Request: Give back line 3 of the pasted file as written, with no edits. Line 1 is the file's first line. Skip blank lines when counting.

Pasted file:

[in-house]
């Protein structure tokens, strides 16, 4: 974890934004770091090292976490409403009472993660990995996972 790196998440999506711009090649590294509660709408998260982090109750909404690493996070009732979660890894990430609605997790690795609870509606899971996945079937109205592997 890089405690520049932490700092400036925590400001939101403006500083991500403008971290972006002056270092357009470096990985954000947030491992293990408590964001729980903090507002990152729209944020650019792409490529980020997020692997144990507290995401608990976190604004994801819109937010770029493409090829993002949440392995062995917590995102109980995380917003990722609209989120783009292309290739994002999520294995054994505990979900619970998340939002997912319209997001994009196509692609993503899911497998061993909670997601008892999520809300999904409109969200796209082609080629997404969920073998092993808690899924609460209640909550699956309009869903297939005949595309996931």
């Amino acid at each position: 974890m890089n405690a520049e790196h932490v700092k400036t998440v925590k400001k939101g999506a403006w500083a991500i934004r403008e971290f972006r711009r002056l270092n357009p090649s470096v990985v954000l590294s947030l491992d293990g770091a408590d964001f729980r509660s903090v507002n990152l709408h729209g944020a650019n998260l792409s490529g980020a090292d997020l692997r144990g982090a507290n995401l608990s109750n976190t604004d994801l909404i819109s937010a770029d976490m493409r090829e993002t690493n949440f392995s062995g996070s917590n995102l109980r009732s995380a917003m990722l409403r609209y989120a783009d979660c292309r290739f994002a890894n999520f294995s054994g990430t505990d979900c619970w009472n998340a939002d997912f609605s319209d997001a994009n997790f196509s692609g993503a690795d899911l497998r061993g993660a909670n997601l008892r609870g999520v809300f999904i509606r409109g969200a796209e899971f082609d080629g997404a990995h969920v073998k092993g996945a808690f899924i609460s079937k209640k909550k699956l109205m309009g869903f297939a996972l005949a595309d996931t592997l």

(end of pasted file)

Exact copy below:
């Amino acid at each position: 974890m890089n405690a520049e790196h932490v700092k400036t998440v925590k400001k939101g999506a403006w500083a991500i934004r403008e971290f972006r711009r002056l270092n357009p090649s470096v990985v954000l590294s947030l491992d293990g770091a408590d964001f729980r509660s903090v507002n990152l709408h729209g944020a650019n998260l792409s490529g980020a090292d997020l692997r144990g982090a507290n995401l608990s109750n976190t604004d994801l909404i819109s937010a770029d976490m493409r090829e993002t690493n949440f392995s062995g996070s917590n995102l109980r009732s995380a917003m990722l409403r609209y989120a783009d979660c292309r290739f994002a890894n999520f294995s054994g990430t505990d979900c619970w009472n998340a939002d997912f609605s319209d997001a994009n997790f196509s692609g993503a690795d899911l497998r061993g993660a909670n997601l008892r609870g999520v809300f999904i509606r409109g969200a796209e899971f082609d080629g997404a990995h969920v073998k092993g996945a808690f899924i609460s079937k209640k909550k699956l109205m309009g869903f297939a996972l005949a595309d996931t592997l």